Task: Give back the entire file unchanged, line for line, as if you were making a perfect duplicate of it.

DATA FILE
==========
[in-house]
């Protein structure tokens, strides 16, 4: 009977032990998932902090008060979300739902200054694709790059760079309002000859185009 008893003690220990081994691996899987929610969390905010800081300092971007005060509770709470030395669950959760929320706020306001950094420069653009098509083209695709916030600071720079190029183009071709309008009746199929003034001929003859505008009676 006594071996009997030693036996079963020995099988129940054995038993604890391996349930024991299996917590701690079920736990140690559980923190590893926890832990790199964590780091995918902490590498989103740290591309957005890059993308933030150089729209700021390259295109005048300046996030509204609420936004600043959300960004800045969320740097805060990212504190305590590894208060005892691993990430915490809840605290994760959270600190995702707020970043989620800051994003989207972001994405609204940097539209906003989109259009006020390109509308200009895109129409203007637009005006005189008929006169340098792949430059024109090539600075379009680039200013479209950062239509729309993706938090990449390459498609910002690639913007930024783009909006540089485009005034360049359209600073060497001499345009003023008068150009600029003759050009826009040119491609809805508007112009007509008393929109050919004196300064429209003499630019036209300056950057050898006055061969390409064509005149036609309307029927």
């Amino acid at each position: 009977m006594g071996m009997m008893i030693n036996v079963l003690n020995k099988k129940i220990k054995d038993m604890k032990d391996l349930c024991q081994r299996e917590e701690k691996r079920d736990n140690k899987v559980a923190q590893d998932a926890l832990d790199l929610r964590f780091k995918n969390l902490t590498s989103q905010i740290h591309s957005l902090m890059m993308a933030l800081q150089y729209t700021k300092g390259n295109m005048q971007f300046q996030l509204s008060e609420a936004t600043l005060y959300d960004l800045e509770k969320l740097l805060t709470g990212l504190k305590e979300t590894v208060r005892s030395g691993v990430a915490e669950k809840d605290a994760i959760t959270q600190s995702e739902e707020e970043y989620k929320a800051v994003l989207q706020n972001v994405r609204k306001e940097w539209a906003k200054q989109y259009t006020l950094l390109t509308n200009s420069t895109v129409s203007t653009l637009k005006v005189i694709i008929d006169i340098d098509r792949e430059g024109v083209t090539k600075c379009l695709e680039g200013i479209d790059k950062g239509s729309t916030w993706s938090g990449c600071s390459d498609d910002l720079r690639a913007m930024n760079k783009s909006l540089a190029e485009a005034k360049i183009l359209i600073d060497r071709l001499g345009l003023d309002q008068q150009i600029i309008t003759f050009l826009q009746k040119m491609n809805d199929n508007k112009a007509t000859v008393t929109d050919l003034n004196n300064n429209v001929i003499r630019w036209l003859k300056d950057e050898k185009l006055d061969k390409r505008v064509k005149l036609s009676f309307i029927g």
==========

[in-house]
């Protein structure tokens, strides 16, 4: 009977032990998932902090008060979300739902200054694709790059760079309002000859185009 008893003690220990081994691996899987929610969390905010800081300092971007005060509770709470030395669950959760929320706020306001950094420069653009098509083209695709916030600071720079190029183009071709309008009746199929003034001929003859505008009676 006594071996009997030693036996079963020995099988129940054995038993604890391996349930024991299996917590701690079920736990140690559980923190590893926890832990790199964590780091995918902490590498989103740290591309957005890059993308933030150089729209700021390259295109005048300046996030509204609420936004600043959300960004800045969320740097805060990212504190305590590894208060005892691993990430915490809840605290994760959270600190995702707020970043989620800051994003989207972001994405609204940097539209906003989109259009006020390109509308200009895109129409203007637009005006005189008929006169340098792949430059024109090539600075379009680039200013479209950062239509729309993706938090990449390459498609910002690639913007930024783009909006540089485009005034360049359209600073060497001499345009003023008068150009600029003759050009826009040119491609809805508007112009007509008393929109050919004196300064429209003499630019036209300056950057050898006055061969390409064509005149036609309307029927």
């Amino acid at each position: 009977m006594g071996m009997m008893i030693n036996v079963l003690n020995k099988k129940i220990k054995d038993m604890k032990d391996l349930c024991q081994r299996e917590e701690k691996r079920d736990n140690k899987v559980a923190q590893d998932a926890l832990d790199l929610r964590f780091k995918n969390l902490t590498s989103q905010i740290h591309s957005l902090m890059m993308a933030l800081q150089y729209t700021k300092g390259n295109m005048q971007f300046q996030l509204s008060e609420a936004t600043l005060y959300d960004l800045e509770k969320l740097l805060t709470g990212l504190k305590e979300t590894v208060r005892s030395g691993v990430a915490e669950k809840d605290a994760i959760t959270q600190s995702e739902e707020e970043y989620k929320a800051v994003l989207q706020n972001v994405r609204k306001e940097w539209a906003k200054q989109y259009t006020l950094l390109t509308n200009s420069t895109v129409s203007t653009l637009k005006v005189i694709i008929d006169i340098d098509r792949e430059g024109v083209t090539k600075c379009l695709e680039g200013i479209d790059k950062g239509s729309t916030w993706s938090g990449c600071s390459d498609d910002l720079r690639a913007m930024n760079k783009s909006l540089a190029e485009a005034k360049i183009l359209i600073d060497r071709l001499g345009l003023d309002q008068q150009i600029i309008t003759f050009l826009q009746k040119m491609n809805d199929n508007k112009a007509t000859v008393t929109d050919l003034n004196n300064n429209v001929i003499r630019w036209l003859k300056d950057e050898k185009l006055d061969k390409r505008v064509k005149l036609s009676f309307i029927g």